Nokia is exactly the sort of company who could, very easily, hire 60 different people (full time no less), who all had English (or whatever) as a second language and also had writing skills, each of whom could be in charge of the localization for their particular "first language". The additional manpower cost would be truly insignificant to their bottom line, and they'd end up with well-translated manuals, support documentation, et cetera.

This has a far greater relevance for someone with a low- or un-funded project than a major multinational corporation.

Re:Utterly Ridiculous (2, Insightful)

John Hasler (414242) | more than 5 years ago | (#26668449)

Nokia is exactly the sort of company who could, very easily, hire 60 different people (full time no less), who all had English (or whatever) as a second language and also had writing skills, each of whom could be in charge of the localization for their particular "first language". The additional manpower cost would be truly insignificant to their bottom line, and they'd end up with well-translated manuals, support documentation, et cetera.

It might be "insignificant to their bottom line" but it could still exceed their profits in these very small markets.

Re:Utterly Ridiculous (1)

sloomis (1326535) | more than 5 years ago | (#26668713)

Nah, you hire locals at a daily rate of 4 schekles or junebugs or whatever the hell they want.

Re:Utterly Ridiculous (0)

Anonymous Coward | more than 5 years ago | (#26668583)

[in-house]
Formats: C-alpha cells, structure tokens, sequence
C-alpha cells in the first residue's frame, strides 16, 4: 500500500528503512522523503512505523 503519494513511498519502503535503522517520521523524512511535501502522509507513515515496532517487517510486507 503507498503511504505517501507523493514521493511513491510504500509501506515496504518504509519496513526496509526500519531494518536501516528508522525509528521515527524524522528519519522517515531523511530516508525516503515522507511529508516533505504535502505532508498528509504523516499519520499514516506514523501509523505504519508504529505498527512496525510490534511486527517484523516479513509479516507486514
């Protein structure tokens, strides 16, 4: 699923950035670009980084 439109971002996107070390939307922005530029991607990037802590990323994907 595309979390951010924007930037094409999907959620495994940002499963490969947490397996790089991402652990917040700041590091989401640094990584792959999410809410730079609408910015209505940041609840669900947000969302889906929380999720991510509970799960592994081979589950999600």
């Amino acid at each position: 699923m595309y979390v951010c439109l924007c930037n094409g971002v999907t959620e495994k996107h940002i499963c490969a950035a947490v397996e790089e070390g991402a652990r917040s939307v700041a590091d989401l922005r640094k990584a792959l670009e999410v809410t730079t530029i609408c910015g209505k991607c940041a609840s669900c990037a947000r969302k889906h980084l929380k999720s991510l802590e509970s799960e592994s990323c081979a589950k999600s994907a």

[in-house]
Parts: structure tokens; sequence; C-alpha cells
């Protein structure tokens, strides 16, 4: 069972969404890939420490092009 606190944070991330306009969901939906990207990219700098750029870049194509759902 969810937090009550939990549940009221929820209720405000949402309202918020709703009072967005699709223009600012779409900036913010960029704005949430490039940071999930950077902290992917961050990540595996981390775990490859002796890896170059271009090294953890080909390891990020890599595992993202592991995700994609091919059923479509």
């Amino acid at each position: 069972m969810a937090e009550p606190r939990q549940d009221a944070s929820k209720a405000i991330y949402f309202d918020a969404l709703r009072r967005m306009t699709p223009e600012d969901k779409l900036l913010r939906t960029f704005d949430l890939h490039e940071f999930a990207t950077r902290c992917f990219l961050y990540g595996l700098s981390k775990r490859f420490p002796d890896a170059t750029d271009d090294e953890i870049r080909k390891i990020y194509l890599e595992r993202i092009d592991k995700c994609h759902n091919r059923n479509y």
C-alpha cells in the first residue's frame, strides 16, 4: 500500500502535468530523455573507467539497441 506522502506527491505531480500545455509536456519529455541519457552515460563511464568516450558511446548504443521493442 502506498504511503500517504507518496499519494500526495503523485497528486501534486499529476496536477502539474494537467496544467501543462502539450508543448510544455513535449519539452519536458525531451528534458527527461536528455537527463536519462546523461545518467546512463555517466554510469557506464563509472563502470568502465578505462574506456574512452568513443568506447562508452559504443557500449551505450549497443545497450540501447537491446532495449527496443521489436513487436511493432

"Nokia is exactly the sort of company who could, very easily, hire 60 different people..."

WRONG.

Nokia is exactly the sort of company that hires people to receive a subsidy, then lays them off (as it happened in Germany last year) and moves on to another country to receive the next subsidy - people in Bulgaria are already disillusioned (only a few months after Nokia has arrived!).

So that's Nokia - buy labour cheap, sell it high.

What would Microsoft do if... (0, Offtopic)

The Assistant (1162547) | more than 5 years ago | (#26668403)

What would Microsoft do if, due to the economy, individual users forgo upgrading to Windows 7, and decide to keep what they have. Will Microsoft go and say, "XP is old and we won't be supporting it anymore. Also, by the way, VISTA will only be supported for another year."

At that point, Microsoft would alienate users of previous versions of Windows, the users will decide that they need to choose something else, and a large corporation ends up loosing a large chunk of the marketplace.

I would say that Microsoft needs to test the waters prior to dropping support for XP, otherwise people that could decide to upgrade after the ecomony improves would end up getting comfortable with whatever alternate they end up choosing and tell Microsoft that they're not coming back!

Literacy anyone? (0)

Anonymous Coward | more than 5 years ago | (#26668523)

I'm kind of thinking that xlating cellphone menus into dialects that may not even have a single book written in them is... silly. Why don't they have books? Because illiteracy is rampant in the developing world. Will cellphones now become the driver for people to learn to read? Oh wait, in the poorest countries most of people don't have cellphones: http://www.web4dev.org/images/8/8d/Africa_Mobile_Fact_Book_2008.pdf

Sometimes translations are even barriers to usability- my Swedish wife can't use the Swedish-localized version of Excel because the menus don't make sense to her after having used it in English so much.

Kraut-sourcing ... (1)

AtomicJake (795218) | more than 5 years ago | (#26668997)

"Wienerschnitzel"
"Sauerkraut"
"Leberwurst"
"Blitzkrieg".
"...und der Ullstein mit der Wurst!"

happy kraut-sourcing ....

Re:Kraut-sourcing ... (0)

Anonymous Coward | more than 5 years ago | (#26670399)

Die Sun scheint ma am Penis - Schen is!

I wish we had some type of translators group... (1)

guruevi (827432) | more than 5 years ago | (#26669873)